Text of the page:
Observed structure of the Milky Way
's spiral arms
The Scutum–Centaurus Arm, also known as Scutum-Crux arm, is a long, diffuse curving streamer of stars, gas and dust that spirals outward from the proximate end of the Milky Way's central bar. The Milky Way has been posited since the 1950s to have four spiral arms — numerous studies contest or nuance this number. In 2008, observations using the Spitzer Space Telescope failed to show the expected density of red clump giants in the direction of the Sagittarius and Norma arms. In January 2014, a 12-year study into the distribution and lifespan of massive stars and a 2013-reporting study of the distribution of masers and open clusters both found corroboratory, though would not state irrefutable, evidence for four principal spiral arms.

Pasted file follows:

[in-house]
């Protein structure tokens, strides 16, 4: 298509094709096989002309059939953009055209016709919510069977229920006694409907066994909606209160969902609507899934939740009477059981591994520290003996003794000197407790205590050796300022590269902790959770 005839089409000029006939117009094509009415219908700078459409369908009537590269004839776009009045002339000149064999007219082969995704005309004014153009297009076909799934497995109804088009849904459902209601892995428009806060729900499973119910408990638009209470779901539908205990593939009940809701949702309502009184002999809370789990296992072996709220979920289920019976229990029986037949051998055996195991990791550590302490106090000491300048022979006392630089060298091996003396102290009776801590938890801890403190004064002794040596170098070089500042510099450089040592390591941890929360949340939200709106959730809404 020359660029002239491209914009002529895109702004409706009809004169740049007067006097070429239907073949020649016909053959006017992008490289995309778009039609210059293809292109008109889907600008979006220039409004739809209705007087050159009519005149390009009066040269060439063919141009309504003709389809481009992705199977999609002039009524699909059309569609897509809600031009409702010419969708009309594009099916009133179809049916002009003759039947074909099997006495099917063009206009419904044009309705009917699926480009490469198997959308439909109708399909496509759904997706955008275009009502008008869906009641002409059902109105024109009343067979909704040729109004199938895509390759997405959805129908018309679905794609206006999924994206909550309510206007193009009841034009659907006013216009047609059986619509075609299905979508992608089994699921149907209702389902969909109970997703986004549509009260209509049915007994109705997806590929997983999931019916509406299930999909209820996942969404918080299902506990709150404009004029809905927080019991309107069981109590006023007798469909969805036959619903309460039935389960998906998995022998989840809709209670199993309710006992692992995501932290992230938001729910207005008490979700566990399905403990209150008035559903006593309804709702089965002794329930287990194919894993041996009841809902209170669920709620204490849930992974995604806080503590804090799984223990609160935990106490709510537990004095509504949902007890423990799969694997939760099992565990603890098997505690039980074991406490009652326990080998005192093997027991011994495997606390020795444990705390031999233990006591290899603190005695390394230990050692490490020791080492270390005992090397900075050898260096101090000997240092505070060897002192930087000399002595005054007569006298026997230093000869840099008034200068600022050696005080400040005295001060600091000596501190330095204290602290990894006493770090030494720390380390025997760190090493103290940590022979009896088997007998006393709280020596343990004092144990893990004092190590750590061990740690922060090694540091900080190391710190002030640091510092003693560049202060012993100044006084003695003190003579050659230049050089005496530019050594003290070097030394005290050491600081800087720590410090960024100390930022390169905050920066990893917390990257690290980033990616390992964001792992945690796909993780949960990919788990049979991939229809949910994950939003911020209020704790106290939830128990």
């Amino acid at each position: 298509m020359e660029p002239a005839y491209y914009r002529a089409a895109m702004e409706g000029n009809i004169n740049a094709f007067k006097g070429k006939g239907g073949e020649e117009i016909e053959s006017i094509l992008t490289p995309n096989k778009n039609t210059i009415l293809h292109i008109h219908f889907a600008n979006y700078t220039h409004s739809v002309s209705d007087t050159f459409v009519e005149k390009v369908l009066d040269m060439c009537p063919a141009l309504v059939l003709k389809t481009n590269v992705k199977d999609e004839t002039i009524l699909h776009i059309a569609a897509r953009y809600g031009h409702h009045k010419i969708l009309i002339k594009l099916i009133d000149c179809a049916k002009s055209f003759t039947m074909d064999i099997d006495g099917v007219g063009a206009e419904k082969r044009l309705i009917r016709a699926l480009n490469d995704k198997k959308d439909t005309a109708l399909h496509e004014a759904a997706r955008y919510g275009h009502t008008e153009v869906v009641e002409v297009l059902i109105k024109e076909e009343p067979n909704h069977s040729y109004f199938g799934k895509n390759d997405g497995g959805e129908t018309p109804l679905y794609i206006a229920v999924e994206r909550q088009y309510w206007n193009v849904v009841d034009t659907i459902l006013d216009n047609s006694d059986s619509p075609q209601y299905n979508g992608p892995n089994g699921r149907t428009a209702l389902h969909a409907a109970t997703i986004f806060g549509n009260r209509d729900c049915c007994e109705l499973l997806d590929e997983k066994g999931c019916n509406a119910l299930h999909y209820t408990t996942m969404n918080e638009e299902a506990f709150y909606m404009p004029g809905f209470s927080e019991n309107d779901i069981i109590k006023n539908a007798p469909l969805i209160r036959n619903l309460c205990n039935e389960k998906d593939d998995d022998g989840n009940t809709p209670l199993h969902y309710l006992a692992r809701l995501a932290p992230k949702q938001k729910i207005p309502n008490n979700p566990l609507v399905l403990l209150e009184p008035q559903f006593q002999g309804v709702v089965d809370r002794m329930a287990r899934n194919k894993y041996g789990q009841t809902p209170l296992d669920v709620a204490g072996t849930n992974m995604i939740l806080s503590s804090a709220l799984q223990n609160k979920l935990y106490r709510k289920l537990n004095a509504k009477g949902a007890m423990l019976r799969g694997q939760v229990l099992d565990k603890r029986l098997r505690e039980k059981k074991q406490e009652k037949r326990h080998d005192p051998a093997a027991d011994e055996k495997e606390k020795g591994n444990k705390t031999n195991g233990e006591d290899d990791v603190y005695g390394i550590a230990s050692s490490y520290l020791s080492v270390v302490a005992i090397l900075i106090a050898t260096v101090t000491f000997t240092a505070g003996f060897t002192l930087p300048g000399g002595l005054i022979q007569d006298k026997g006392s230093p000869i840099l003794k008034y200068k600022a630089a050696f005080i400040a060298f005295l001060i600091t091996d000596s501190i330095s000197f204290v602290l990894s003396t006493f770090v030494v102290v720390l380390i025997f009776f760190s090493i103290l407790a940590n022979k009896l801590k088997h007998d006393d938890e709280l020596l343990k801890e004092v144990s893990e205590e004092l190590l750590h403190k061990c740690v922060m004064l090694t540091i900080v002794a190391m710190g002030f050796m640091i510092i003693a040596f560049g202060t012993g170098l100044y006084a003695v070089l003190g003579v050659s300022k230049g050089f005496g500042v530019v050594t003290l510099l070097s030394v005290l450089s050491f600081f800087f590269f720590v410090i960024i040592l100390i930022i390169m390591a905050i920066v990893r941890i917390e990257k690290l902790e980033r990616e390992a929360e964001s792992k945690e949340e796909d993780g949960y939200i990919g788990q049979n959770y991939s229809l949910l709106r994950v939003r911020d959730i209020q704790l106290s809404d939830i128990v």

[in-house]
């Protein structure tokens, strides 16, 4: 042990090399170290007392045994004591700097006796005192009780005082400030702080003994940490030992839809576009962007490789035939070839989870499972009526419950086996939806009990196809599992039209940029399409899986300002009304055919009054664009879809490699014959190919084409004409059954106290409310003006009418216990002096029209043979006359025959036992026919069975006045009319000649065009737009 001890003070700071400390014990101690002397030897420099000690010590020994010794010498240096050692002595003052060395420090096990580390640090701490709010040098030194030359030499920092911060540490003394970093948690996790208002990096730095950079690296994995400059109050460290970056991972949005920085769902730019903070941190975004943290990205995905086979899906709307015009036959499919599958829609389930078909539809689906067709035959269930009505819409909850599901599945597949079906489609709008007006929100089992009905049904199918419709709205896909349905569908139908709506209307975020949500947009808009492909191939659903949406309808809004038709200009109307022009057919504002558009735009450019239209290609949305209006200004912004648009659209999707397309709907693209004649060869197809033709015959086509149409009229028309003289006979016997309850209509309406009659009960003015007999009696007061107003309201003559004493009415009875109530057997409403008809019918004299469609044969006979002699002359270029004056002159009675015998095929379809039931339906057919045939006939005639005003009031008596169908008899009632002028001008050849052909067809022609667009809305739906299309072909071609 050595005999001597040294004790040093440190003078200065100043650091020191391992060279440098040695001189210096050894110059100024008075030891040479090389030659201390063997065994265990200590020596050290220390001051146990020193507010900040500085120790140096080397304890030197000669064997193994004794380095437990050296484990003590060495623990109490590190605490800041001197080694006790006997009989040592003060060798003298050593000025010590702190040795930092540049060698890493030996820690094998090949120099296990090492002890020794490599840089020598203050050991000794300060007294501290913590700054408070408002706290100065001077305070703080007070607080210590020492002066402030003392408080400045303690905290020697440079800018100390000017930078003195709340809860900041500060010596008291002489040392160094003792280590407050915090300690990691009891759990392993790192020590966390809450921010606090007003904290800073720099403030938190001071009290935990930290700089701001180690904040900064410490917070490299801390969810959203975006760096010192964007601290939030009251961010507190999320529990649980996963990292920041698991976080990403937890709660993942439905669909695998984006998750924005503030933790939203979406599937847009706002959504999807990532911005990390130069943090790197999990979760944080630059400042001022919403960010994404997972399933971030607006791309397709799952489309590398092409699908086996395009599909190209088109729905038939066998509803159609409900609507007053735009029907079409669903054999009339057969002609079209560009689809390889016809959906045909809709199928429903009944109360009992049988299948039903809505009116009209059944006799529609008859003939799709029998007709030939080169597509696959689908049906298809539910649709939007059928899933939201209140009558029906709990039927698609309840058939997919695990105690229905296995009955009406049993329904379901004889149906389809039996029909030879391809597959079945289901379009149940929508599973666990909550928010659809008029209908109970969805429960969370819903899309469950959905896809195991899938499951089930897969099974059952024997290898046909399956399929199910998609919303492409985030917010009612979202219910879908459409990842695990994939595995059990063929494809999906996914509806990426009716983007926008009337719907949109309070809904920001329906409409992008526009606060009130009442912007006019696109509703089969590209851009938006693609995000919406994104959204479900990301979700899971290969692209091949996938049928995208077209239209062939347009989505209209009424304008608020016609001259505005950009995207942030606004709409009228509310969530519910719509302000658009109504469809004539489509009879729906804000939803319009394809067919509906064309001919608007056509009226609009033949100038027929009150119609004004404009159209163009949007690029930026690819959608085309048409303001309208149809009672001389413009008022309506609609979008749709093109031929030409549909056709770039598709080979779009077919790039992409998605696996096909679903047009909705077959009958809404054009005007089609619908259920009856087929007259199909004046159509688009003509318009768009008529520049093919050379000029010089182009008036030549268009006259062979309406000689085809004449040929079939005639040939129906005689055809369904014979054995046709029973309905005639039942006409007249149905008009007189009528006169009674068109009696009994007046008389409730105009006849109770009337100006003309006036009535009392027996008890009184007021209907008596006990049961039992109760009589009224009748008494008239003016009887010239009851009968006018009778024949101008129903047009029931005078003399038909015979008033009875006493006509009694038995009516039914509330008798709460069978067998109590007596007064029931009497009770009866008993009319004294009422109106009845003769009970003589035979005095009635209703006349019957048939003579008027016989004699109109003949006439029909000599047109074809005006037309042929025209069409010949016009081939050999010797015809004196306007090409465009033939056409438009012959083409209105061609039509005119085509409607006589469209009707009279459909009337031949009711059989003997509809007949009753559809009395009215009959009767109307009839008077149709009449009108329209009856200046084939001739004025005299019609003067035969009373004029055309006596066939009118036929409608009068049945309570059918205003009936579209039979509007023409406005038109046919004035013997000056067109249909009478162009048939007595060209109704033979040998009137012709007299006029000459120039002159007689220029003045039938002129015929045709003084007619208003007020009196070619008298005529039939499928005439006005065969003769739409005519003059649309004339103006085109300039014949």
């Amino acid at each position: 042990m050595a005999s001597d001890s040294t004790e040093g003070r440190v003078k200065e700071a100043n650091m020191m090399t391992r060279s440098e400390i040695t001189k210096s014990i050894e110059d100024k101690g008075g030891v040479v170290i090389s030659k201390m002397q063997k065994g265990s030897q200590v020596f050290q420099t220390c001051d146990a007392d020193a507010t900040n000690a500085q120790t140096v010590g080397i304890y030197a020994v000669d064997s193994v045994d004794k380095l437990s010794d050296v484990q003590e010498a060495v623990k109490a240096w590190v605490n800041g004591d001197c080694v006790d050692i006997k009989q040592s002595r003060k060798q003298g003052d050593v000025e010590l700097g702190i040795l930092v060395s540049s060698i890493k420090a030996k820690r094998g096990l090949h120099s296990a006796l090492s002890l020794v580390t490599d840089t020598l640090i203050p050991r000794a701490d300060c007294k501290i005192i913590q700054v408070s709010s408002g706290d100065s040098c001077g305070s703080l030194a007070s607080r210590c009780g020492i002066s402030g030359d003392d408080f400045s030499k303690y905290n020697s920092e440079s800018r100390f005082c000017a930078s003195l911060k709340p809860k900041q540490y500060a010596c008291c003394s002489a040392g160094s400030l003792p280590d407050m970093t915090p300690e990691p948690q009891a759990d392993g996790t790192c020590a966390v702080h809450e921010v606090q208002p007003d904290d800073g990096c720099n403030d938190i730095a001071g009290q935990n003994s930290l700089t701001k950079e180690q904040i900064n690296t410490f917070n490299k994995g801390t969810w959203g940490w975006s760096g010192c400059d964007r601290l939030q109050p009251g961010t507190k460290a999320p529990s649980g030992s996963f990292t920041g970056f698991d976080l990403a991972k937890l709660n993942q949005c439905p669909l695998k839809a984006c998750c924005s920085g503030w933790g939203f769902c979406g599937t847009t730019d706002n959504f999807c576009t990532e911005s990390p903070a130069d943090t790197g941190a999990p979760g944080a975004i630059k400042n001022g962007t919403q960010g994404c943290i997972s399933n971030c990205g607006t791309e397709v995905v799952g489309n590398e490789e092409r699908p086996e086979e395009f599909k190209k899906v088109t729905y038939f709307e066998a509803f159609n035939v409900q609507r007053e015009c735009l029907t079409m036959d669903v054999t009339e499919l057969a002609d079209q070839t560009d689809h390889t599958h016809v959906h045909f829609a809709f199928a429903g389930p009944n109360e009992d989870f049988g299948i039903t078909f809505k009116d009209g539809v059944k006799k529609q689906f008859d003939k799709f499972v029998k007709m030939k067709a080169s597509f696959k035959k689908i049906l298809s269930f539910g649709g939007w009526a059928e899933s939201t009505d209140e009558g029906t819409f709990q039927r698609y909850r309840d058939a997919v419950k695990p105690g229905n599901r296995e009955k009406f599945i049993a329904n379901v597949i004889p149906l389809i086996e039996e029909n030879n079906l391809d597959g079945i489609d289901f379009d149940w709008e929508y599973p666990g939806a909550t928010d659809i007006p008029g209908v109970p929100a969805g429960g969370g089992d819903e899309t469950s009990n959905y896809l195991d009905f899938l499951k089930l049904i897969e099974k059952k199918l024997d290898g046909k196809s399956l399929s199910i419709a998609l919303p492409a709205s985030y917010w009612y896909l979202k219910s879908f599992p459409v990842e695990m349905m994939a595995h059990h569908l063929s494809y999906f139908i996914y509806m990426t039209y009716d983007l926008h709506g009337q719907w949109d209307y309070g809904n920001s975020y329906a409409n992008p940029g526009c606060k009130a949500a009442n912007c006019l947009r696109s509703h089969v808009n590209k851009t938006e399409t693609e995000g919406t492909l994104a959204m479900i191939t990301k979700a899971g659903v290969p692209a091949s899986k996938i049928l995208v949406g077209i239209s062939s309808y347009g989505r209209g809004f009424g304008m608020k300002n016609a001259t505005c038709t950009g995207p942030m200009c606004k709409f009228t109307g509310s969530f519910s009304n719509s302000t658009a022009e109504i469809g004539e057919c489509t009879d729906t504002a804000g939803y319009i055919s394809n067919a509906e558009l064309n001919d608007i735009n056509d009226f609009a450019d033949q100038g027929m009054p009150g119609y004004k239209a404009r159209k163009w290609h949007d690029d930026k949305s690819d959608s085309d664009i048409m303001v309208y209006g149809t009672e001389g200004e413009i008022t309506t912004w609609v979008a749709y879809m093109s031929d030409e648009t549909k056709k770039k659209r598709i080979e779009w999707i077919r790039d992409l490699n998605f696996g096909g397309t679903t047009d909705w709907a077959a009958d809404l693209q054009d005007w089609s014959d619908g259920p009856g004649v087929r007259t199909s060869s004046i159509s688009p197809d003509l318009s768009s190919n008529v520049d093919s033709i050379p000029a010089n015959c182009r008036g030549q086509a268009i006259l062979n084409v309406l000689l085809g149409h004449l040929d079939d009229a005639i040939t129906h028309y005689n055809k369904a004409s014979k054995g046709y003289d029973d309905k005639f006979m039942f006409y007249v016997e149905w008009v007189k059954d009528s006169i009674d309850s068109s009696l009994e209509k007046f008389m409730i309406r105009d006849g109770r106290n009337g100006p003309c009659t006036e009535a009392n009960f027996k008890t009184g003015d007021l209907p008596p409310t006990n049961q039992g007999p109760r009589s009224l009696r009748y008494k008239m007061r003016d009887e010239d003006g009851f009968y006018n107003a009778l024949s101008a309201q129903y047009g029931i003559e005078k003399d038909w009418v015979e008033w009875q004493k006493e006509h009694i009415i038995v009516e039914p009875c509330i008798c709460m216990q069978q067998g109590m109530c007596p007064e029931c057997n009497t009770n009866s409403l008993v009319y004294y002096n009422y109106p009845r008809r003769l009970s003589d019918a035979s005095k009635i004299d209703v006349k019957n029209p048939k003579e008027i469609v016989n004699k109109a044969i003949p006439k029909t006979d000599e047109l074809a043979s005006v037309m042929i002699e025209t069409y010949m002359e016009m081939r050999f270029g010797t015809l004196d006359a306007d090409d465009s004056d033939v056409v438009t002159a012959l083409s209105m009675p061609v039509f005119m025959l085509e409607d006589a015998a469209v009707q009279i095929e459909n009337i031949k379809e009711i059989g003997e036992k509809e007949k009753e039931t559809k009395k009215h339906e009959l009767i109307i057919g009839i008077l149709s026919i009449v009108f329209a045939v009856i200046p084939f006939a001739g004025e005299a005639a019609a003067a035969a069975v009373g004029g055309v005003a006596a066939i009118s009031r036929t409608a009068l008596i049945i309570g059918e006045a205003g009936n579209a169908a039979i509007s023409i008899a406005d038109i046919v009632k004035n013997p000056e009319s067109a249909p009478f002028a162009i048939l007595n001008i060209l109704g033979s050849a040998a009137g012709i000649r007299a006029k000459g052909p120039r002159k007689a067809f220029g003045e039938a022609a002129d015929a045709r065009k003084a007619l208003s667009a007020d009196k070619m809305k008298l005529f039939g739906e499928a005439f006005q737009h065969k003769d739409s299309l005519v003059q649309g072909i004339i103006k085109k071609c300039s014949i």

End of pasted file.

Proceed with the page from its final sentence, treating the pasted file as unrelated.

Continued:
The Scutum–Centaurus Arm lies between the minor Carina–Sagittarius Arm and the major Perseus Arm. The Scutum–Centaurus Arm starts near the core as the Scutum Arm, then gradually turns into the Centaurus Arm.
The region where the Scutum–Centaurus Arm connects to the bar of the galaxy is rich in star-forming regions. In 2006 a large cluster of new stars containing 14 red supergiant stars was discovered there and named RSGC1. In 2007 a cluster of approximately 50,000 newly formed stars named RSGC2 was located only a few hundred light years from RSGC1. It is thought to be less than 20 million years old and contains 26 red supergiant stars, the largest grouping of such stars known. Other clusters in this region include RSGC3 and Alicante 8.
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